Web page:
The prior two posts compared social problems to roots in our garden. Tools for finding roots are well established in business, so we can use those to find the roots of our social problems.
Defining the root was a big part of the last post, and it goes a long way to solving the problem. Getting to know the entire root is important, as every gardener knows. Leave a little bit of the root, and the weed grows back. But you can’t leave even a little bit. Gardeners have all sorts of tools to remove the root, like this one.
Doing this in society is going to require a different set of tools. What we’re trying to do is start a revolution. To do that we need to know as much about the root cause as we can.
In society, the root cause will always be people. Who are they? What motivates them? How can we move them the most with the least amount of effort? What events can capture their imagination and convert them into forces for change, at the root level? Do they even agree with us that there is a problem?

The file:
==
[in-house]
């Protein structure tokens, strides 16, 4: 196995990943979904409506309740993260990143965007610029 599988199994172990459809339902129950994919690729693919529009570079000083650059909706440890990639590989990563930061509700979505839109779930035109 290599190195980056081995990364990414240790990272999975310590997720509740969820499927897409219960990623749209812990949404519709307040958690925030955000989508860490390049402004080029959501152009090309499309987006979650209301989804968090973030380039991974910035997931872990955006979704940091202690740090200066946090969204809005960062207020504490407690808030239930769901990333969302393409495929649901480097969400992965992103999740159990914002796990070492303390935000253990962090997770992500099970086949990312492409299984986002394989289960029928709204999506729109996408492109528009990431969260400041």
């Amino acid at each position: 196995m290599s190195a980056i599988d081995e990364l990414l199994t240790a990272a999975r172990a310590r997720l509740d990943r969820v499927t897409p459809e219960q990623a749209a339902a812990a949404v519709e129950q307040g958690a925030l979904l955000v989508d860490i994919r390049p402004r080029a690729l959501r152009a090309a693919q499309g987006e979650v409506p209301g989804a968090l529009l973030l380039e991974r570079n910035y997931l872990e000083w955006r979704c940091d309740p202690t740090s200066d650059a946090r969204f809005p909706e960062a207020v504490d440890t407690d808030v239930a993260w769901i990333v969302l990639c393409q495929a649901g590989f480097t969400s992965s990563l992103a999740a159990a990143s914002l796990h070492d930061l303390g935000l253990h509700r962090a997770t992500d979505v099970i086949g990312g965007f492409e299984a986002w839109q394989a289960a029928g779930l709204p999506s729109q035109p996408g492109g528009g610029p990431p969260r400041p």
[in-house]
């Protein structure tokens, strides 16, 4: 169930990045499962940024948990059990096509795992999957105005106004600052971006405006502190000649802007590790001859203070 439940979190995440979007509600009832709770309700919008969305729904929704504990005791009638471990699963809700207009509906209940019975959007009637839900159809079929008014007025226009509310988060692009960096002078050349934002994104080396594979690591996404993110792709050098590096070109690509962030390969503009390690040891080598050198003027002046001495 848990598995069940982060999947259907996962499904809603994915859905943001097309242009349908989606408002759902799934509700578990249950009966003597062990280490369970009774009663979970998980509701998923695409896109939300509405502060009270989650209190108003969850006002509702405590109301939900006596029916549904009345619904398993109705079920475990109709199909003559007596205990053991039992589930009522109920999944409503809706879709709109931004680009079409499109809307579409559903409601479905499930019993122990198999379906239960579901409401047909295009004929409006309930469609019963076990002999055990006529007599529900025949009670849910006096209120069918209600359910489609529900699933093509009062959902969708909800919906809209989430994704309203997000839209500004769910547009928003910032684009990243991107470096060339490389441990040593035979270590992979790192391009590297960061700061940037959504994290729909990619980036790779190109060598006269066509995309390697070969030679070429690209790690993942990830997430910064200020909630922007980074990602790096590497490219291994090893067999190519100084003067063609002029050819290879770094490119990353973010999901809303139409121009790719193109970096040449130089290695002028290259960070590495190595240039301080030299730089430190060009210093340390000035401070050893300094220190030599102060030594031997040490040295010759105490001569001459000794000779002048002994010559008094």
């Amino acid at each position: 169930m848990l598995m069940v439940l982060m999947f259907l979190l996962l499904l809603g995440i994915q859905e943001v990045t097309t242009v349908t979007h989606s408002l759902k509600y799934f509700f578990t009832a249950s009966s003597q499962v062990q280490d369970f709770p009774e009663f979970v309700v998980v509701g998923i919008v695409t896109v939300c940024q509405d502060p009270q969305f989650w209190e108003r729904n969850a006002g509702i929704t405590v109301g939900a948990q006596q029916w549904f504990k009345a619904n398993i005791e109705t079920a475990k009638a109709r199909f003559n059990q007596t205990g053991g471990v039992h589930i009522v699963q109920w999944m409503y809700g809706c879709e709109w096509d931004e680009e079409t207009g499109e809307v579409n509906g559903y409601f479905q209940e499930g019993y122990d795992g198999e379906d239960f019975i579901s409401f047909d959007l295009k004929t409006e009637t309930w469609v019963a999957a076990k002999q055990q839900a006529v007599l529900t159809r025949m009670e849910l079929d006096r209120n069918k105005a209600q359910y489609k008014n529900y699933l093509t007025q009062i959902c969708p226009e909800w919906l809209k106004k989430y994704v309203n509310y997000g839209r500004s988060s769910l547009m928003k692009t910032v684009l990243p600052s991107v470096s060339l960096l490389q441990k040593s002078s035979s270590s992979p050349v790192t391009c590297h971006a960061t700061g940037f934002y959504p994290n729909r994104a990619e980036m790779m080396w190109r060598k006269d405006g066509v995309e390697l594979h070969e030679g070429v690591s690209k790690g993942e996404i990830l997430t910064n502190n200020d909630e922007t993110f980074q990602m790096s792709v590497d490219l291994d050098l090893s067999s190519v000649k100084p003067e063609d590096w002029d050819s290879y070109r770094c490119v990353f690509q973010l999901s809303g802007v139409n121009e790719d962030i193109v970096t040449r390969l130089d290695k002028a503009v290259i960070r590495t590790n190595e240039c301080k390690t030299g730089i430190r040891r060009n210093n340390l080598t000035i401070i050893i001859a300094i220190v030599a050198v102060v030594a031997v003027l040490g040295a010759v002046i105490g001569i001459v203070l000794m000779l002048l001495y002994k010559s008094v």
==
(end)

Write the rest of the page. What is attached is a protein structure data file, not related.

This is how you start your revolution. A drastic change in thinking must begin somewhere. And effectively it always begins with a single person. From there it will progress one person at a time.
If your cause is just and true, then it will grow. Your root cause elements will accumulate, and like the gardening tool, eventually force that weed from the garden.
For those who prefer to pull the leaves off of weeds and leave the roots, and complain when they return, move on. They like to complain, but don’t want the extra effort of removing the weed forever.
Remember, choose your battles. Come the revolution, there will be many battles.